The pro-bono relationship, which is now being scrutinized by military lawyers, yielded valuable benefits for the general and the couple. The Kagans’ proximity to Petraeus, the country’s most-famous living general, provided an incentive for defense contractors to contribute to Kim Kagan’s think tank [ISW]. For Petraeus, embracing two respected national security analysts in GOP circles helped to shore up support for the [Afghanistan] war among Republican leaders on Capitol Hill.
All of this helps explain why noted phrasemaker Mickey Kaus has called the Kagan family “the Kagan industrial complex.” Speaking of which:
Robert Kagan’s wife, Victoria Nuland, is the state department official who very publicly supported Ukraine’s 2014 Maidan Revolution—the overthrow of pro-Russia President Viktor Yanukovych, which led Russia to seize Crimea and give military support to secessionist rebels in the Donbass. Nuland also played a behind-the-scenes role in this transition of power that, according to some of her detractors, amounted to orchestrating a coup.
And as long as we’re going down rabbit holes: The Kagan-Kristol Project for a New American Century was funded by arms makers, thanks largely to the work of Lockheed Martin executive Bruce P. Jackson, who became a director of PNAC. Jackson had earlier organized the US Committee to Expand NATO, which successfully lobbied for what its name suggests it lobbied for. Some people think NATO expansion—in particular George W. Bush’s 2008 addition of Ukraine to the list of future members—helped cause the Ukraine war, but in any event NATO expansion has over the past quarter century made lots and lots of money for Lockheed Martin and other arms makers.
But I digress. Back to the Institute for the Study of War.
ISW, like some other highly ideological think tanks, exerts its influence along two main paths: (1) explicitly opining about policies; (2) doing reporting and analysis that is ostensibly objective but may implicitly favor certain policies. For example:
As Sarah Lazare of In These Times has pointed out, in August of last year, as the US was withdrawing from Afghanistan (1) retired Gen. Jack Keane, chairman of ISW’s board, was on TV arguing against the pullout, while (2) ISW was putting out papers that didn’t explicitly oppose withdrawal but warned of various kinds of bad consequences. (Lazare notes that, at the same time, the CEO of CACI International, one of ISW’s funders, was warning on a conference call that the Afghanistan withdrawal would hurt its profits in the next fiscal year.)
In the case of the Ukraine War, ISW’s reporting and analysis activities have been extraordinary. The Institute issues daily battlefield updates, complete with maps of three regions of Ukraine that show shifts in territorial control. These summaries are intelligently and crisply written and cover a lot of ground efficiently. If I were a newspaper reporter writing about the war, I would find them appealing.
So are you ready for my big reveals about glaring bias in ISW analysis? There aren’t any! That’s part of my point: The bias imparted by ISW is subtle. Its incremental effects are barely perceptible, but they add up over time. And what they add up to, basically, is The War According to Our Side. Little shadings here and there create more or less the picture of the war that the Ukrainian government is trying to present.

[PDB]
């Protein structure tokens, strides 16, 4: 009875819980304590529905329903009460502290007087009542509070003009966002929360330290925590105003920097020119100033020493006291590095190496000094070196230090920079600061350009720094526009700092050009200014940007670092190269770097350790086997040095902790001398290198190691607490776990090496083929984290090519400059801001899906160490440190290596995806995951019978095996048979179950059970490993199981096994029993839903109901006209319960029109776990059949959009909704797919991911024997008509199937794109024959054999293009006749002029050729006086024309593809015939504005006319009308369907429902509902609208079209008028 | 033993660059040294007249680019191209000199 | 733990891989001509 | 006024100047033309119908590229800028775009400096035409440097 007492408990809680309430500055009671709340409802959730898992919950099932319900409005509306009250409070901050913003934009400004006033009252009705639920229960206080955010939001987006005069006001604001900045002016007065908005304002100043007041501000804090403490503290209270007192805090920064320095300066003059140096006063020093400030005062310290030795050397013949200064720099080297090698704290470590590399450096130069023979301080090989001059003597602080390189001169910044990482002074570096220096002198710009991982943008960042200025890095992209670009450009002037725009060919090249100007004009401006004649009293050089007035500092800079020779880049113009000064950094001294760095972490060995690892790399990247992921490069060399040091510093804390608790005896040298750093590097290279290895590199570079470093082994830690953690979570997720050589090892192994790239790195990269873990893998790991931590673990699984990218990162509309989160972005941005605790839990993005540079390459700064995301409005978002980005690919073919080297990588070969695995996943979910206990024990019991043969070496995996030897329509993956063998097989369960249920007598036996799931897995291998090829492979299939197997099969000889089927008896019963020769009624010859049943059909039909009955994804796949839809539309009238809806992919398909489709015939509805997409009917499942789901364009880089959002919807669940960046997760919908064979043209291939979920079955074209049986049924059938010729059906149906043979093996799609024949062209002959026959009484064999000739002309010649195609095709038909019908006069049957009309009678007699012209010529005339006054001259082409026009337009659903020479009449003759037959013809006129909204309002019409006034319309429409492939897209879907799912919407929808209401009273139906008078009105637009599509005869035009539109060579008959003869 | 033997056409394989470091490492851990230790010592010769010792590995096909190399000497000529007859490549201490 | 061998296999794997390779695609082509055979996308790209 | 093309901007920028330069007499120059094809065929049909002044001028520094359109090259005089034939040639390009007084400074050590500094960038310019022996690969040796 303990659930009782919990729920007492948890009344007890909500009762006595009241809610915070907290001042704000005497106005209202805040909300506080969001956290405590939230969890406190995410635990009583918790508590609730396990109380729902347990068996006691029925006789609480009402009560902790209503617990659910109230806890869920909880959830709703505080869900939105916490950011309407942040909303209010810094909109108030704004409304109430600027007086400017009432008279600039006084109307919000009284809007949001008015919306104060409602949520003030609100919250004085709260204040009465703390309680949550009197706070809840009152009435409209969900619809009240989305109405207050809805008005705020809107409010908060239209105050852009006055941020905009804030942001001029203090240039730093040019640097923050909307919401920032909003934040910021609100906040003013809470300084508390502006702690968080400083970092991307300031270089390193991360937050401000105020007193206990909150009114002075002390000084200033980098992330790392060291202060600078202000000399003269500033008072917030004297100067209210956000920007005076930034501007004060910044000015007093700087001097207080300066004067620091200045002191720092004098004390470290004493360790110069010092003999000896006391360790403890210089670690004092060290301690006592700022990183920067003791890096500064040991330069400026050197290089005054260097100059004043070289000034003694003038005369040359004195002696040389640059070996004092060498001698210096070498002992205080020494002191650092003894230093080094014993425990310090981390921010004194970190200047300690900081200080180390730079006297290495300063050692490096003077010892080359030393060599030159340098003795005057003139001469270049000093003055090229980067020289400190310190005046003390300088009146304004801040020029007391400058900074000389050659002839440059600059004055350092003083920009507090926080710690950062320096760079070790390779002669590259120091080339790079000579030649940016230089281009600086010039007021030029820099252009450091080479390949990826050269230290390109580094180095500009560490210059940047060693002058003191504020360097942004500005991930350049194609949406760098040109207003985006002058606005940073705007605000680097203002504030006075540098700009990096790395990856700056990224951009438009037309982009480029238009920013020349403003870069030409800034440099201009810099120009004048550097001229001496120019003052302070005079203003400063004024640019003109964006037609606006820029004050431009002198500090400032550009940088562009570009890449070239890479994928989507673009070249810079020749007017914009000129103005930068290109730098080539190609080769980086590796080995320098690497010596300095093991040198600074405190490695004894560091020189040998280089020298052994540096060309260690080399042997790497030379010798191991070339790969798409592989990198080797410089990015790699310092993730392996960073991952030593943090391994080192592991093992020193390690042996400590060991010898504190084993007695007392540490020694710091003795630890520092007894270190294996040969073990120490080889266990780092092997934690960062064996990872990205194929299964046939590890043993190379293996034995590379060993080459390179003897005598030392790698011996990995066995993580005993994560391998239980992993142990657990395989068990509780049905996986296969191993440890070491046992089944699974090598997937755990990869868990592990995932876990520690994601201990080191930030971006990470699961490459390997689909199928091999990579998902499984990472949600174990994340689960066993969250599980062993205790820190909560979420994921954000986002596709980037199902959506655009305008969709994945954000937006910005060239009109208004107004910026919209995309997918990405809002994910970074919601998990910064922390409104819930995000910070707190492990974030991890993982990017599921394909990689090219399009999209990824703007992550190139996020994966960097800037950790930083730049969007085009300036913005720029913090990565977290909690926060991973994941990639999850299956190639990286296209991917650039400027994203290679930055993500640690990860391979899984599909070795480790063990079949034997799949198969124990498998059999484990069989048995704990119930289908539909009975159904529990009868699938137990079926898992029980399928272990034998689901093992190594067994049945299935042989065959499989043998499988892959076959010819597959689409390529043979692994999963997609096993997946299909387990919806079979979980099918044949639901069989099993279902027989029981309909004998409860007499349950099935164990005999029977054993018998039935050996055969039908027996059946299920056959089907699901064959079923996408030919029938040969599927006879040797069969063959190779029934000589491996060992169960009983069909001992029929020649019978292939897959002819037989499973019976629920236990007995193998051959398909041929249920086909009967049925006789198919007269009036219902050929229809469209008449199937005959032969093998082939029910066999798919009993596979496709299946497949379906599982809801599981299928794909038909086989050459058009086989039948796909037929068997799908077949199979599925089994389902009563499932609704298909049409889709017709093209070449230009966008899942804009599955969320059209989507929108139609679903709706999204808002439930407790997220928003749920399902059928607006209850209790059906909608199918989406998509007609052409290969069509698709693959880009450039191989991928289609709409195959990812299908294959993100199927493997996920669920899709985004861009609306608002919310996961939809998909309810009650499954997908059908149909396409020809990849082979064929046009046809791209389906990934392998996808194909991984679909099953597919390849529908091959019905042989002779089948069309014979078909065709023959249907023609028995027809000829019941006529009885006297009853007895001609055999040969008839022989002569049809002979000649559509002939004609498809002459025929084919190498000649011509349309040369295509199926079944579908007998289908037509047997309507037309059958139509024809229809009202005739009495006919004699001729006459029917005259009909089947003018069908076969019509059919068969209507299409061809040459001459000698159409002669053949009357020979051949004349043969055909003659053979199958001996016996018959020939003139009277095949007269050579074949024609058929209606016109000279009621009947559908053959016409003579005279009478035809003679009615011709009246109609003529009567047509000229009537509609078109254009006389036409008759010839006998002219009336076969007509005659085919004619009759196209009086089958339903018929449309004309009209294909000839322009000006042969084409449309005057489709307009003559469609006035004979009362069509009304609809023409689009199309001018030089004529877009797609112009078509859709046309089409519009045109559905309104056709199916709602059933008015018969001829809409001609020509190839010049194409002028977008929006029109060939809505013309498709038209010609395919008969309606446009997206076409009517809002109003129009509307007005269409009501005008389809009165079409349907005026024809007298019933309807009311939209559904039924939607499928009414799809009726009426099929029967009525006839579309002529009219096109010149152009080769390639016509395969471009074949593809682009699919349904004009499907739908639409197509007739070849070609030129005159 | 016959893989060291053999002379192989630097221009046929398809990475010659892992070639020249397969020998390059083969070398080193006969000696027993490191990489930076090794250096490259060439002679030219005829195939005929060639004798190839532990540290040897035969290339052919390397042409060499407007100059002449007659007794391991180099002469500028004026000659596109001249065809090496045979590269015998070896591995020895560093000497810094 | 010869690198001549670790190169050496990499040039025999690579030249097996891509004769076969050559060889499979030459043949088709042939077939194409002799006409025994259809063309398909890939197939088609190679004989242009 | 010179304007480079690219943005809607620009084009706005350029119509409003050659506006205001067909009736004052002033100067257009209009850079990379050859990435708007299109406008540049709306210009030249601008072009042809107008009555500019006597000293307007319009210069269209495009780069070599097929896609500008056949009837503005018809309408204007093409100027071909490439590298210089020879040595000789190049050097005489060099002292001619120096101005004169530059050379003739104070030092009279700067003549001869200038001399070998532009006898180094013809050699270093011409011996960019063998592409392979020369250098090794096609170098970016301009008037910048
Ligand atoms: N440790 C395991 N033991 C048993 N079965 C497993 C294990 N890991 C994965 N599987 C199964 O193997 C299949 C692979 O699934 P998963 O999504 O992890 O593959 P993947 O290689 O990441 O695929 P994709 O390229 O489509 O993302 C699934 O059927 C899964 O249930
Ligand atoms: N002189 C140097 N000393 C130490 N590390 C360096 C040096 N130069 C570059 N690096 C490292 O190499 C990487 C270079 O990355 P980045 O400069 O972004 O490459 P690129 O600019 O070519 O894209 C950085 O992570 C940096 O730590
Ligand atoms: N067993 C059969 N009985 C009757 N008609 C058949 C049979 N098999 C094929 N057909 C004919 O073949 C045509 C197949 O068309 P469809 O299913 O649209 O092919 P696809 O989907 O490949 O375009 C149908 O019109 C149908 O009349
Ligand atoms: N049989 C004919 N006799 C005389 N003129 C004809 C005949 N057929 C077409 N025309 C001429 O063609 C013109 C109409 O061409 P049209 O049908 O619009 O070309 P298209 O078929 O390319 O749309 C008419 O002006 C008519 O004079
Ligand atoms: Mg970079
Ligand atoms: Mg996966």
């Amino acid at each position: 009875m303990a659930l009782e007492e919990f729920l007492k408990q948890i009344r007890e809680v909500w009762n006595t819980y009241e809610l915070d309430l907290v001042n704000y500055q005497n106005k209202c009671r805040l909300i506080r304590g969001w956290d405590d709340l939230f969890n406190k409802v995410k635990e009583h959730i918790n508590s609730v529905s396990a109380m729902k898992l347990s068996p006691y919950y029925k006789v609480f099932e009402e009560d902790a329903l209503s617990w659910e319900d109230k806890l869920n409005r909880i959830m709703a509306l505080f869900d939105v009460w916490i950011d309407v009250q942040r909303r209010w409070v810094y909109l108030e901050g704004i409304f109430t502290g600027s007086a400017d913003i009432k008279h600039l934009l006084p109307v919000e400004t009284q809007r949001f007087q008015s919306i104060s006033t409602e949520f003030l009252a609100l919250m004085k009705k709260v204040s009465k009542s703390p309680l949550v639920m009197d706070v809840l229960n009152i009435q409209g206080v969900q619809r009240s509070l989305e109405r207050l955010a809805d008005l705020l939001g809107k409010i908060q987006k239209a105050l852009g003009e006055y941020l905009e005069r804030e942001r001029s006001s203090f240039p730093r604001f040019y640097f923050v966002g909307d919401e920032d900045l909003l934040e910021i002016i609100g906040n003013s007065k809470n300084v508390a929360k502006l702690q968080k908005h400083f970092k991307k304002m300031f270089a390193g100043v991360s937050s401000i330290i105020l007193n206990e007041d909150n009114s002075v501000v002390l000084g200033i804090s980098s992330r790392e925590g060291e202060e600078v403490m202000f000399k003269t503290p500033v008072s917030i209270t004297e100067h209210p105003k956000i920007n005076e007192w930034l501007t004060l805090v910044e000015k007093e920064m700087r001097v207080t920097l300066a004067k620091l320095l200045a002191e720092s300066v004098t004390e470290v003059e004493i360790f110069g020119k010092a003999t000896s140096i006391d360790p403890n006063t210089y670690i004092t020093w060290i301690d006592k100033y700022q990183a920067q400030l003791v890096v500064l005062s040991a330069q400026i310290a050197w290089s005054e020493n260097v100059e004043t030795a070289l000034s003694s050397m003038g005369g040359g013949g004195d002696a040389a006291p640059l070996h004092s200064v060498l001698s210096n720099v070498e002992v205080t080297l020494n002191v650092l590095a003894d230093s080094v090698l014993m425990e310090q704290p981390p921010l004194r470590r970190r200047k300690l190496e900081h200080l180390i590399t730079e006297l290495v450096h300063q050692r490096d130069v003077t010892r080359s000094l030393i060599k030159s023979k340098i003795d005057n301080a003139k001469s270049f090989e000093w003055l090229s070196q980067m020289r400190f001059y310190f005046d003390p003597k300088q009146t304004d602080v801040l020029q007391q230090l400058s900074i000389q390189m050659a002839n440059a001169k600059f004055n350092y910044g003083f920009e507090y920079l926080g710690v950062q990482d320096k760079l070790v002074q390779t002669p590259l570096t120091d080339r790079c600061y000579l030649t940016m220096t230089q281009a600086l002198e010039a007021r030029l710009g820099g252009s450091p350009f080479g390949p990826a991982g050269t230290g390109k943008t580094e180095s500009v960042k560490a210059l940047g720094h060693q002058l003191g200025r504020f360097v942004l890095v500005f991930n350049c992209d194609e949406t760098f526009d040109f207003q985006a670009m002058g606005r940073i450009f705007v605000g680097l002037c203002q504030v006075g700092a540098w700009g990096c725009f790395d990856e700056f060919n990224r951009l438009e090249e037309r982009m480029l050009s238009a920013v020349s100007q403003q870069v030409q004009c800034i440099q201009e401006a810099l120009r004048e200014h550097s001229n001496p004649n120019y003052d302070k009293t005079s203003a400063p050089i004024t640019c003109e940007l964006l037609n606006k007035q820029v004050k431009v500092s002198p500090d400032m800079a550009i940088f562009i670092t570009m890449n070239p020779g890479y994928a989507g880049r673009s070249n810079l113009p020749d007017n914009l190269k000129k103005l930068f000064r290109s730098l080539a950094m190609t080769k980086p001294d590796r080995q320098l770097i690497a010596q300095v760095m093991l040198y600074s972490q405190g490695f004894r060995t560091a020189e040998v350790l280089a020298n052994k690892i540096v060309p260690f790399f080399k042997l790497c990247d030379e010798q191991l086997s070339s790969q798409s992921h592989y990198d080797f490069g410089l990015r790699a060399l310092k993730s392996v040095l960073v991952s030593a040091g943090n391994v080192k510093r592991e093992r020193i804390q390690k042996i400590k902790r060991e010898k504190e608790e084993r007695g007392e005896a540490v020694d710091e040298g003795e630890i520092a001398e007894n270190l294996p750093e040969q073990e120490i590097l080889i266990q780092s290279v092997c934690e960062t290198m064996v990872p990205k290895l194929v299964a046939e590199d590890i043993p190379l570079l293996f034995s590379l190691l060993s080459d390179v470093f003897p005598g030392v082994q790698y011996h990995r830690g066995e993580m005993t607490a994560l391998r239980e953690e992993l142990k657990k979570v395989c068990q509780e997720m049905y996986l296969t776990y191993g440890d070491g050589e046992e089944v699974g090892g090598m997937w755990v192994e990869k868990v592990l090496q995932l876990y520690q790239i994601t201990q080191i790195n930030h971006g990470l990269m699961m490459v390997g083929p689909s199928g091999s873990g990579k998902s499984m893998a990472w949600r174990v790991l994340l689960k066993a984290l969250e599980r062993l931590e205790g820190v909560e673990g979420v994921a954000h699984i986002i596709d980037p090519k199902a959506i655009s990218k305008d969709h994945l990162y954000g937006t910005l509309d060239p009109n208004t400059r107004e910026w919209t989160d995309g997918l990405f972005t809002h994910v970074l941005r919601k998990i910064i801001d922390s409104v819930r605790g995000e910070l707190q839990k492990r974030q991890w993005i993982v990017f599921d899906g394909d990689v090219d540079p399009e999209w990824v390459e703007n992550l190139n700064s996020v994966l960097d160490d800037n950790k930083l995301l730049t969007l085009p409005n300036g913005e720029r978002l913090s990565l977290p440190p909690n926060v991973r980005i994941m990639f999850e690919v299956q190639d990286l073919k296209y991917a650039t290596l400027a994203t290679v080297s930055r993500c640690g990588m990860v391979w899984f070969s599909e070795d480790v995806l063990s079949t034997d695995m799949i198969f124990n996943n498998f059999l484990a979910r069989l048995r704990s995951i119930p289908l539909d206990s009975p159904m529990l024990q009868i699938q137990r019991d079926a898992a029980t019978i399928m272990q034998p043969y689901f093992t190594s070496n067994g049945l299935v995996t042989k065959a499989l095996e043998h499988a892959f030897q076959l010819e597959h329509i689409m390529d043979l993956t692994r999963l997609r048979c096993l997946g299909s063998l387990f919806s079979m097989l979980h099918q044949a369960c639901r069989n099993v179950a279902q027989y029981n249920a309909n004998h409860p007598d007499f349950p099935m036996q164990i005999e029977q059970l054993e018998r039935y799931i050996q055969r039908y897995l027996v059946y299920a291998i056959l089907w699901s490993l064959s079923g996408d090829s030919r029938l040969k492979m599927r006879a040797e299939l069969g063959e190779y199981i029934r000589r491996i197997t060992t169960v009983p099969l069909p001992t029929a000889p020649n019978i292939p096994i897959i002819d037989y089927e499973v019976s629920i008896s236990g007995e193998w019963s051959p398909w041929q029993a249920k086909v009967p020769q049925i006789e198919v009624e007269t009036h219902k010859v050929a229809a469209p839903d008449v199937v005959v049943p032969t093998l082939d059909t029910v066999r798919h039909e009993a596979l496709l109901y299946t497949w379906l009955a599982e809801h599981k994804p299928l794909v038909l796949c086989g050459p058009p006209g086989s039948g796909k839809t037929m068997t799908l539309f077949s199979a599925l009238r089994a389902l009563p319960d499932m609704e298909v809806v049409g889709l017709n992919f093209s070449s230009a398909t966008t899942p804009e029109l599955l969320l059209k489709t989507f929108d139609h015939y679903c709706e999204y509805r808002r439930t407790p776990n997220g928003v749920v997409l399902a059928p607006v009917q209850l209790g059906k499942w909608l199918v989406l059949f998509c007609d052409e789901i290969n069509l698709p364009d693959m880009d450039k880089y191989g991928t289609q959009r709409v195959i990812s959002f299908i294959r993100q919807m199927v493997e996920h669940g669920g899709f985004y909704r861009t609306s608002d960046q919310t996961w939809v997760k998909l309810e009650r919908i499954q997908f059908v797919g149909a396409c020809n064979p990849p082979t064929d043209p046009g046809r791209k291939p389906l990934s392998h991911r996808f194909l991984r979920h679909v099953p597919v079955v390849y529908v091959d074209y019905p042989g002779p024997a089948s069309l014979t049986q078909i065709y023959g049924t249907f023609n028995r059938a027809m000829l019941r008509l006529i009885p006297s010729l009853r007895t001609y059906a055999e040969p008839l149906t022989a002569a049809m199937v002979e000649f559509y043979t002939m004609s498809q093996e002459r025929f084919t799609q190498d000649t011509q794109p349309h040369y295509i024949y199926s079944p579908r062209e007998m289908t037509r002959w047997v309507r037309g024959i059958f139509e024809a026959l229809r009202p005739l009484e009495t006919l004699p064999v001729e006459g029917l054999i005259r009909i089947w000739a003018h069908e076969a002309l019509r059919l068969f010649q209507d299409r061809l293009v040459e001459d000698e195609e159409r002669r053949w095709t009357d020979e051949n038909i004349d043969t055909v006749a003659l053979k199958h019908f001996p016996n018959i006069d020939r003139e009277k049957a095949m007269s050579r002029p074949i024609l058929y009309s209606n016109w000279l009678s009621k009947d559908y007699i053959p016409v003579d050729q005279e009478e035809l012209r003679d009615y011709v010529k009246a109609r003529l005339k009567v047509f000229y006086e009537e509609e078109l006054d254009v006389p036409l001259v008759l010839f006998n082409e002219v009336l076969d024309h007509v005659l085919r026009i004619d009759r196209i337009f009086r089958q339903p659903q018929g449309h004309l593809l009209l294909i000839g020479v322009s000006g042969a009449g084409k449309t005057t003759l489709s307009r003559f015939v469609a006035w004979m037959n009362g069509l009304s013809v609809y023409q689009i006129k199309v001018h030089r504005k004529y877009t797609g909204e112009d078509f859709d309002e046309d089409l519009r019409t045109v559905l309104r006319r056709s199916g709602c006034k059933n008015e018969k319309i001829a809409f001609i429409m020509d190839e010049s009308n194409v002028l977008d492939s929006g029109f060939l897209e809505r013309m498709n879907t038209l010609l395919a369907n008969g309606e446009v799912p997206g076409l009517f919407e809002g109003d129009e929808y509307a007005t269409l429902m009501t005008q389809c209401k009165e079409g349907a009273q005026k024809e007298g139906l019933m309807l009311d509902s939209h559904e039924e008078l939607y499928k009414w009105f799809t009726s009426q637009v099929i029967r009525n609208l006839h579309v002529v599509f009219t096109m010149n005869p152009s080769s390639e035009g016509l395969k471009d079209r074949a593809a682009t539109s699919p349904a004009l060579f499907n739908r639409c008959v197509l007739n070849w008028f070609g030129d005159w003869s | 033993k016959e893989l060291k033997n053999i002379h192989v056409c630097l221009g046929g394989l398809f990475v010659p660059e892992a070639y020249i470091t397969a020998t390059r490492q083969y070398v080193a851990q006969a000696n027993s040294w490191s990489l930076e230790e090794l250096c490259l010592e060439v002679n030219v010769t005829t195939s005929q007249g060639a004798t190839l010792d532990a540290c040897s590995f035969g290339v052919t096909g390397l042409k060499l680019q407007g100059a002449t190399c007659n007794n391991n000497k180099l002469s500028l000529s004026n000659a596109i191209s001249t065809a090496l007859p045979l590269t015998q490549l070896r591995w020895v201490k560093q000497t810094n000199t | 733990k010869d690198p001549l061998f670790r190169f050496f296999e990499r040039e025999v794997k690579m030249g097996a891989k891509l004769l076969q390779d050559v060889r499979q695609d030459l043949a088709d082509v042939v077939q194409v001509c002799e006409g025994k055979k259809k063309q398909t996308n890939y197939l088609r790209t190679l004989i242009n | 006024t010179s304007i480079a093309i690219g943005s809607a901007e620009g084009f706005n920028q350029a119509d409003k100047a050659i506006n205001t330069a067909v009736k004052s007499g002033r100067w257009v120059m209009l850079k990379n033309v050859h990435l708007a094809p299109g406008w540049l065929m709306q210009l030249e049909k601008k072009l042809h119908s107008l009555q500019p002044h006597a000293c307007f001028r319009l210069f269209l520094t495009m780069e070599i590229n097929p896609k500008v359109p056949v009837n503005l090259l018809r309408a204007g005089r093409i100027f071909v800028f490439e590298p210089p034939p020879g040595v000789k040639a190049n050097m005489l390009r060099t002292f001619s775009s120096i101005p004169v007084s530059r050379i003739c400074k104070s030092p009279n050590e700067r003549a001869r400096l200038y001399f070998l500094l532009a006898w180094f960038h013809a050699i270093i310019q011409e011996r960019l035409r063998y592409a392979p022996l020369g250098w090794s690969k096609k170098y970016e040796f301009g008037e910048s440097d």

Here, for example, is a paragraph from a Wall Street Journal piece last week: “Ukrainian forces in the south, near Kherson, conducted a successful counteroffensive over the weekend, according to the Institute for the Study of War. Though they were unlikely to retake more territory, they might force Russia to deploy more resources to the region.”
Wait a second! You’re calling a counteroffensive that takes no territory “successful”? Just because it “might” force Russia to redeploy forces?
Well, OK, but if that’s your criterion, shouldn’t you have called some past Russian assaults around Kharkiv that took no territory “successful”? After all, it was speculated that their purpose was to keep Ukraine from concentrating more resources in the Donbass.
No, calling a superficially unsuccessful Russian attack successful isn’t the kind of thing ISW does. The kind of thing it does is depict superficially successful Russian attacks as only mixed successes. Thus, on the day that the big story was Russia’s penetrating the perimeter of the important city of Severodonetsk, the Wall Street Journal could at least leaven that bad news with this: “Russia’s forces were so concentrated on Severodonetsk that they likely wouldn’t be able to conduct major operations elsewhere in the country, according to the Institute for the Study of War.”
Maybe so. But given that Severodonetsk is the last big obstacle to Russia’s securing control of Luhansk province—one of the two provinces Putin originally vowed to secure in the course of this war—that would seem to be meager consolation.
I’m not saying it doesn’t qualify as a silver lining of sorts. But I am saying that ISW consistently finds more Ukrainian silver linings than Russian silver linings. Way, way, way more.
It may not take much conscious effort for the crew of five ISW analysts (including Frederick Kagan) who prepare these reports to put a pro-Ukraine spin on them. To some extent the spin is structural; ISW seems to have a policy of taking battlefield reports from the Ukrainian government seriously but not taking reports from the Russian government seriously.
Among the consequences of this policy is a subtle and important one: